‘Unbiased Teaching Act’ advances in the Arizona Legislature

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Updated: May. 12, 2021 at 11:39 PM MST
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TUCSON, Ariz. (KOLD News 13) -A bill targeting controversial topics in the classroom is causing quite the controversy of its own. The proposed legislation would restrict what Arizona educators can talk about at school. Proponents claim it cracks down propaganda by punishing those who give one-sided lessons. However, critics believe it violates First Amendment rights and say it sends the wrong message to teachers.

SB 1532 started out as transportation bill that has since turned into the “Unbiased Teaching Act.” Republican state Rep. Michelle Udall introduced the amendment last Wednesday.

“We don’t want teachers teaching from a biased perspective,” said Udall, who is also a mathematics teacher.

The law would prohibit teachers from discussing divisive issues without giving equal weight to opposing perspectives. Udall says an exception would be made for “accurate portrayals” of historical events.

“We are not saying that you need to teach slavery from two perspectives or the Holocaust,” she said. “We wanted to make sure that was clear.”

Udall says the goal is to eliminate racist, sexist and politicized education.

“We don’t want children taught that they are responsible for something they didn’t do,” she said. “We don’t want them feeling guilty and anxious and upset because of something that someone of their race did in the past or even did in the present in another state.”

Margaret Chaney says the bill gives the impression teachers can’t be trusted.

“I find the bill to just be another censorship effort,” Chaney said.

Chaney is the president of the Tucson Education Association (TEA). She’s also a former world history, American history, women’s studies and ethnic studies teacher.

“Who decides what’s controversial?” she asked. “I agree, we shouldn’t be brainwashing kids. We need to teach children how to use their brains. If you bring this forth and say, ‘Nope, you can’t teach the 1619 Project or things similar to it; those crazy liberal ideas,’ but you can teach conservative ideas, then you still have that biased.”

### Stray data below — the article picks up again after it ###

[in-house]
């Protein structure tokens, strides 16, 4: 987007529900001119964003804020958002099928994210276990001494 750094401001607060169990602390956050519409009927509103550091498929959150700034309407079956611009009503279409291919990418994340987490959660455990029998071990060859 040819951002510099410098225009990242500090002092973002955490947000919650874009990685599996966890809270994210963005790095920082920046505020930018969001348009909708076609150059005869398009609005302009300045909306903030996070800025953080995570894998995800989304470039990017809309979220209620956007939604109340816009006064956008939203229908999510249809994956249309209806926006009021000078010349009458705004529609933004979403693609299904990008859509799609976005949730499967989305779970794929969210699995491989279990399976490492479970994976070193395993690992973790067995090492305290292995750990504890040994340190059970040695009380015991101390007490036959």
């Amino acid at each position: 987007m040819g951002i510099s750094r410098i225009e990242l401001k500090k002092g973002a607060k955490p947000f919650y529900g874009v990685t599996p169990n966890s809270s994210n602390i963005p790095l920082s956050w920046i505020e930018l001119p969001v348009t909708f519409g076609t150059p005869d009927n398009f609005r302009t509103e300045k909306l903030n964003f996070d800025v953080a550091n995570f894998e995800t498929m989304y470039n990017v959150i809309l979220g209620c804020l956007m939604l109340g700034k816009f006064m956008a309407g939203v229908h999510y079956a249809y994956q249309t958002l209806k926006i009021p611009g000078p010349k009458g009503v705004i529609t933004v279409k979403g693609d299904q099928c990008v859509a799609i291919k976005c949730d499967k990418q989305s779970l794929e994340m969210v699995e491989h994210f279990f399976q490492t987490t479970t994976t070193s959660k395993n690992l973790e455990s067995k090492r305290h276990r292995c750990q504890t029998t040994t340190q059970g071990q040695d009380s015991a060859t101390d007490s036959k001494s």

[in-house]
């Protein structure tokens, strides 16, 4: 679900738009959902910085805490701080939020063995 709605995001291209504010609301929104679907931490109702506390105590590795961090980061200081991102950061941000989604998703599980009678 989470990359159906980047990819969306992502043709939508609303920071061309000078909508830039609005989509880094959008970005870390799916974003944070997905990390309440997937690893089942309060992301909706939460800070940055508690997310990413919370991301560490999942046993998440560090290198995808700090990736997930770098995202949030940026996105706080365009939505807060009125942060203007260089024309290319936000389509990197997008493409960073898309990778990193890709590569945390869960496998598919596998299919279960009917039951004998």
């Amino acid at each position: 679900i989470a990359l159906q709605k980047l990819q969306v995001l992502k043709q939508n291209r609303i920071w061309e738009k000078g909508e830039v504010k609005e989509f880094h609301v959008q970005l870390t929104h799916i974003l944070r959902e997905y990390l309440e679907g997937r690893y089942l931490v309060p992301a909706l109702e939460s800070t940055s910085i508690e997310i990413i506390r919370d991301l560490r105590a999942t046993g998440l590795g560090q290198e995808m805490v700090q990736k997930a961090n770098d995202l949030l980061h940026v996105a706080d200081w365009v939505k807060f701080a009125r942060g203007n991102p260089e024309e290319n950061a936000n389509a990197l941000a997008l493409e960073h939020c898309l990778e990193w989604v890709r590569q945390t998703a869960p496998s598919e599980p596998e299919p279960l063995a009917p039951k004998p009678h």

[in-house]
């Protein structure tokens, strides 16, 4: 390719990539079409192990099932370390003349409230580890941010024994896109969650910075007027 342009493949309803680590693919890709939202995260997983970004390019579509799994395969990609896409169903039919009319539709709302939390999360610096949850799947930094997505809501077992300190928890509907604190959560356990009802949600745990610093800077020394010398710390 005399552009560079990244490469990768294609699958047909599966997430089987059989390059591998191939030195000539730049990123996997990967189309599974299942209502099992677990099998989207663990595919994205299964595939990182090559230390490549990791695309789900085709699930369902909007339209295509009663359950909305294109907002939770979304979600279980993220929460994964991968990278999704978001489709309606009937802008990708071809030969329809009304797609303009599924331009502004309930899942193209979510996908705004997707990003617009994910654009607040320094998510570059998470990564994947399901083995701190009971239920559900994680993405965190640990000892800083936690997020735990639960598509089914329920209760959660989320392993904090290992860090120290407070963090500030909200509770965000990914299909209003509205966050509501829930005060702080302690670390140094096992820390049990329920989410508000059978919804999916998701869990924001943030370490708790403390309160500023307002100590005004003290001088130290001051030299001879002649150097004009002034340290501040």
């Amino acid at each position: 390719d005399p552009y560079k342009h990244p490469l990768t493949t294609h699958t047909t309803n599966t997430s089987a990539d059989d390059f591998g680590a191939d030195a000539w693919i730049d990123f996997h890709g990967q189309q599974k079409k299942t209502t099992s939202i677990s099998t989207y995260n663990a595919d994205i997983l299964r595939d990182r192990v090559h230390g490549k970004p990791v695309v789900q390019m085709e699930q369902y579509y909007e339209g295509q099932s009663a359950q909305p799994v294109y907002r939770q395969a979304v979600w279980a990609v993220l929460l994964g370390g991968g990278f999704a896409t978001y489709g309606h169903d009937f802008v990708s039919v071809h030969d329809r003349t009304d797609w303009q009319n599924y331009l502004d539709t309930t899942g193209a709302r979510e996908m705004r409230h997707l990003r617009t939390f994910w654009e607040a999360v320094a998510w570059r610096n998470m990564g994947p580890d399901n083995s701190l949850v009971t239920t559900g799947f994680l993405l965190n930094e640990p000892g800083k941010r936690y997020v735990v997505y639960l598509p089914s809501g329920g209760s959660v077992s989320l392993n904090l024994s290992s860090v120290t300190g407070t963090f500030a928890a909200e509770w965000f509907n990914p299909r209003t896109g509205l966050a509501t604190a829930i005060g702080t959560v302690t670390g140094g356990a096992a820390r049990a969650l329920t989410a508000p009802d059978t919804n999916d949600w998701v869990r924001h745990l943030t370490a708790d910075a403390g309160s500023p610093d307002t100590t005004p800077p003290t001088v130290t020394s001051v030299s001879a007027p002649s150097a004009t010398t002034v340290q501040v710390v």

“We view this as a sort of large overreach by the Legislature into what is the responsibility of the people who are elected to make these decisions,” said Chris Kotterman, who is with the Arizona School Boards Association.

Kotterman says districts are already struggling to stay staffed. He worries this legislation would make recruitment even harder.

“We have 2,000 positions almost that were vacant at the beginning of this year,” he said.

Chaney and Kotterman say there are already a systems in place for those who are uncomfortable with the way a lesson is being taught. They encourage parents to talk to their child’s teacher, principal, superintendent and governing board members.

Similar bills have been introduced in states like Idaho, Arkansas and Texas. However, Arizona is the only state to propose financial repercussions. The fine of $5,000 dollars is about 10% of Arizona’s average teaching salary.

“I understand the concern with it being that high,” said Udall. “That’s a maximum and it actually aligns with the same maximum fee if teachers are using the classroom to influence a political election. If a teacher is using their position to push their biased, there needs to be real consequences for that.”

The bill passed the House of Representative and is now moving through the State Senate.

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